So what do we mean when we say that more leaders are required? It is something right at the heart of my work with organisations and core to the LMI philosophy. We assert that:

“The best organisations develop every person to become a leader. Leadership is not a position. It is a way of thinking, believing and behaving.”

This, and what I think the sports pundits are getting at, is about the attitude and character displayed by team members. Leaders take responsibility. They roll their sleeves up and put a shift in when the odds are stacked against them. They handle disappointment well and can maintain a positive outlook. They make it their role to encourage their teammates. They find solutions to problems rather than complain. They innovate. The do what it takes to get results. They are great people to be around.

Every team does, in fact, need more of these kind of leaders! This is Personal Leadership. It’s not the role you play. It’s the person you are.


10,000 Facts About Keys!

February 10, 2015

I popped in yesterday to a well-known high street store to get my watch strap repaired. The place also cuts keys. Loud and proud on the wall is a big sign:

We know 10,000 facts about keys.

Wow! That’s a claim. I commented to the only guy staffing the shop that I had no idea there was so much to know about keys. His reply was telling:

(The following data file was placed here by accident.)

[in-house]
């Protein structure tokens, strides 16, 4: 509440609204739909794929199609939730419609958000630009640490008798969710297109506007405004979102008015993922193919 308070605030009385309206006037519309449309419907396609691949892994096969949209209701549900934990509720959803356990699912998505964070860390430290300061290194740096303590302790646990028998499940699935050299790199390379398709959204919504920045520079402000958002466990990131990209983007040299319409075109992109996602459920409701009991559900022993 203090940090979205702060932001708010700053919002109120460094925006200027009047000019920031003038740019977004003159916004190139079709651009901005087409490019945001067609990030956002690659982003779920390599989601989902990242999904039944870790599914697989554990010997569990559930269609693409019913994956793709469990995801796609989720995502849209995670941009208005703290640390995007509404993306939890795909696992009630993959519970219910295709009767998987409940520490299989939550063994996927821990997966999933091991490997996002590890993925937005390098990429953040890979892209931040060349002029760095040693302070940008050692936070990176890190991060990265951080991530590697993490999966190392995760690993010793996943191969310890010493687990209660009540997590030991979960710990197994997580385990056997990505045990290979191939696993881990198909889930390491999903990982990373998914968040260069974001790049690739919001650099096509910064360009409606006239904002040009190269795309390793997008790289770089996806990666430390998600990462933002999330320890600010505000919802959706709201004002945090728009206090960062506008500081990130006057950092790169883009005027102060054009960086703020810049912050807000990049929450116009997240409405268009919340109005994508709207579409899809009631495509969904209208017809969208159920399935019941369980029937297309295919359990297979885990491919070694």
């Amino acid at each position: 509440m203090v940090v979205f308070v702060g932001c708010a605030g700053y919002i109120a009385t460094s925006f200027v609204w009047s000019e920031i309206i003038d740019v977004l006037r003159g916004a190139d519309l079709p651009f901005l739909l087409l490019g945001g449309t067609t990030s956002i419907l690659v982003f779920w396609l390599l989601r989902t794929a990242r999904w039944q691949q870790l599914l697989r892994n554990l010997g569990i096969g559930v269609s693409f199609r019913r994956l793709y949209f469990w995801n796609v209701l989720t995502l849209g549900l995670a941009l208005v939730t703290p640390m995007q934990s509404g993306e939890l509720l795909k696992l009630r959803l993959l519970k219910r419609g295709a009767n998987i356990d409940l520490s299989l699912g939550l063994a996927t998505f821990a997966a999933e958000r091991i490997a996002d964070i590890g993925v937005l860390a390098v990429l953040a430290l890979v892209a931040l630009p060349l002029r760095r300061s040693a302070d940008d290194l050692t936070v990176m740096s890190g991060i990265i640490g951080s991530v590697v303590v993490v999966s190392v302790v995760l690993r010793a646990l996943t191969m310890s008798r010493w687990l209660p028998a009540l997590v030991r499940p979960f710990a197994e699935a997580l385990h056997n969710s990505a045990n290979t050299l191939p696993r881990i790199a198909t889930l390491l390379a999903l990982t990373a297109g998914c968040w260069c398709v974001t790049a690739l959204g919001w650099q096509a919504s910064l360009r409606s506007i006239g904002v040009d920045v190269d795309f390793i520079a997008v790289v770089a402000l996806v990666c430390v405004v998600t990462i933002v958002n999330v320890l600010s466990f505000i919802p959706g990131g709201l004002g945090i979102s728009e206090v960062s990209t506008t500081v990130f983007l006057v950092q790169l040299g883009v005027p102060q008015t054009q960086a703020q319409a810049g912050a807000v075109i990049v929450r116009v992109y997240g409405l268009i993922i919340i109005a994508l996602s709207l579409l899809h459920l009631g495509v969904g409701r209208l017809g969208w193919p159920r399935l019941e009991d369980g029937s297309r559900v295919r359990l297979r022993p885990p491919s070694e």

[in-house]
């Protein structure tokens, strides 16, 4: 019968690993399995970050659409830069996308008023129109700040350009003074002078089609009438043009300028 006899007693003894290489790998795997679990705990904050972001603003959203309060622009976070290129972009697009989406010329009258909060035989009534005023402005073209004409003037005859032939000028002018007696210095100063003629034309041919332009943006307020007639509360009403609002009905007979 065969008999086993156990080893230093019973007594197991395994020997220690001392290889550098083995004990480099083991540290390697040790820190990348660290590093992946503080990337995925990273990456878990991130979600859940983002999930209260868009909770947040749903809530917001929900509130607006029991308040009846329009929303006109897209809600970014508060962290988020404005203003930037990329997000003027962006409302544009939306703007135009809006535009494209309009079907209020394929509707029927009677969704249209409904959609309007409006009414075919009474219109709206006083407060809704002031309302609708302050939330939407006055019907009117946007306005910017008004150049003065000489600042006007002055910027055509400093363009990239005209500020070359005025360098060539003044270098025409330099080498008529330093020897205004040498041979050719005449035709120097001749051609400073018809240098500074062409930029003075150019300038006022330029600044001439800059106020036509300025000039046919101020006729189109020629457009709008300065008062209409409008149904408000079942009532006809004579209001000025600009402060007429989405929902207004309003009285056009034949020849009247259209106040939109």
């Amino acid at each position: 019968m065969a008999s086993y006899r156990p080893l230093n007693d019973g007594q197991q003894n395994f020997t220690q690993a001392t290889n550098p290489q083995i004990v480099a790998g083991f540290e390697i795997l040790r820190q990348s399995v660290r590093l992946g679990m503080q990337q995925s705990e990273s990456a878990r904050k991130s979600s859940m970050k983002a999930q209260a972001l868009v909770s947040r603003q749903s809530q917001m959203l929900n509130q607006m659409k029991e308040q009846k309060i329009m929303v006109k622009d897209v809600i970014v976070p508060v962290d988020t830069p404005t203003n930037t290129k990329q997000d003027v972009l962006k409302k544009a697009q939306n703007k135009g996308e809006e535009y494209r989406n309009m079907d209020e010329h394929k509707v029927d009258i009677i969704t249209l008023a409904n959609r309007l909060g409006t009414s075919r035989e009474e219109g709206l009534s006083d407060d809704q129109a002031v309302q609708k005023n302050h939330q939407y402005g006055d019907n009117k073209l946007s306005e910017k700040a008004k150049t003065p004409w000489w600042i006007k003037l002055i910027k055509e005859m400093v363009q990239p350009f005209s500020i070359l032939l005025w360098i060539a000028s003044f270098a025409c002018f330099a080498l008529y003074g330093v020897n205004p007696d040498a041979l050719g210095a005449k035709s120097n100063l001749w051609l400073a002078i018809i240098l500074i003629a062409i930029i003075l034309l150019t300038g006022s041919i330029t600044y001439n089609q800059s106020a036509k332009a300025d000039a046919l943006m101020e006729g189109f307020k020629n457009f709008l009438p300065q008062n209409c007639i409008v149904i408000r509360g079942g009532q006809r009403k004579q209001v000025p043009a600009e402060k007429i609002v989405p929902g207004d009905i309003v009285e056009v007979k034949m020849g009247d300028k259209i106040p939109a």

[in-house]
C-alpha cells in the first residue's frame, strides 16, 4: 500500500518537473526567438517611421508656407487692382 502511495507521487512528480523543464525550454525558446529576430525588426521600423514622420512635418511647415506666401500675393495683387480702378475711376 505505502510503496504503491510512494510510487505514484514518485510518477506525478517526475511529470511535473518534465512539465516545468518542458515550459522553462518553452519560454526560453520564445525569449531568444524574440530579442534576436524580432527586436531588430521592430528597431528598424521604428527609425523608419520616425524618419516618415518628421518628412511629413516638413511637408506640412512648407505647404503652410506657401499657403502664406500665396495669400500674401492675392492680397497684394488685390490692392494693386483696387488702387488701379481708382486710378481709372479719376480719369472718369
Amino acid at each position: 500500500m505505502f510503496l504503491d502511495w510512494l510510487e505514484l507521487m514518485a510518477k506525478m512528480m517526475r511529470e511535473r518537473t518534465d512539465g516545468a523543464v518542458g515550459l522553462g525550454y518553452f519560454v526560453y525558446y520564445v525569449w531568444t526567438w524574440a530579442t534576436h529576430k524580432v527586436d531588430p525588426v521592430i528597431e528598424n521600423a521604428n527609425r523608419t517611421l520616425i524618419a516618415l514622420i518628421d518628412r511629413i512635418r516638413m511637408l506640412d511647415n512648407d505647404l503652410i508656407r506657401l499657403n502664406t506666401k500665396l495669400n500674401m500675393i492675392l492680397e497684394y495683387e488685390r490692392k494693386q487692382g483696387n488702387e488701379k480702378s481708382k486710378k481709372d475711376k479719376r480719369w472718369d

“There isn’t. I’ve no idea how they came up with that.”

He was clearly fed up with having to explain this to another customer. ‘They’ had done it again. The very use of the word ‘they’ gives so much away. He – the guy on the front line dealing with customers – had no involvement, connection or ownership of what ‘they’ had done.

People don’t so much like having things done to them, or thrown at them. People generally like to be involved, to feel valued and to be treated with a bit of general kindness – especially if they are the ones who have to live with the consequences of what is decided day-in and day-out…which ‘they’ never do.

I’ve seen this kind of thing happen so many times. To manage and lead well takes more time and requires extra effort but the benefits to be gained and the losses to be avoided by doing so are enormous, both on the happiness of staff and the profitability of the business.

It’s a good reminder to us all – Think very carefully before directing a sign to go up in someone else’s workplace that they have had, and want (as they will gladly tell the customers) nothing to do with.


One hour: massive change

December 16, 2014

There’s a problem, a challenge, an issue – something is not right.

It may be a relationship issue with a colleague or a client, a friend or partner. Often it’s a member of our team, or the boss! It may be a process issue, perhaps a ‘how can we get more of xxxxxx?’ or ‘how can we make sure less xxxxx happens?’ question.

Sometimes these things can hang around for months – years in some situations I’m aware of. Some can be very complicated and require an awful lot of work and skilled help to resolve however, an incredible amount – I’m going to make an informed guess of around 80% – of the challenges that you and I face on a day-to-day basis can be massively improved if the relevant parties can sit down, block out all interruptions, get some good coffee…AND TALK. It might take longer or shorter, but aim for an hour.

I’ve seen it with clients. I’ve experienced it myself. If you face something like this, try it. One hour: massive change.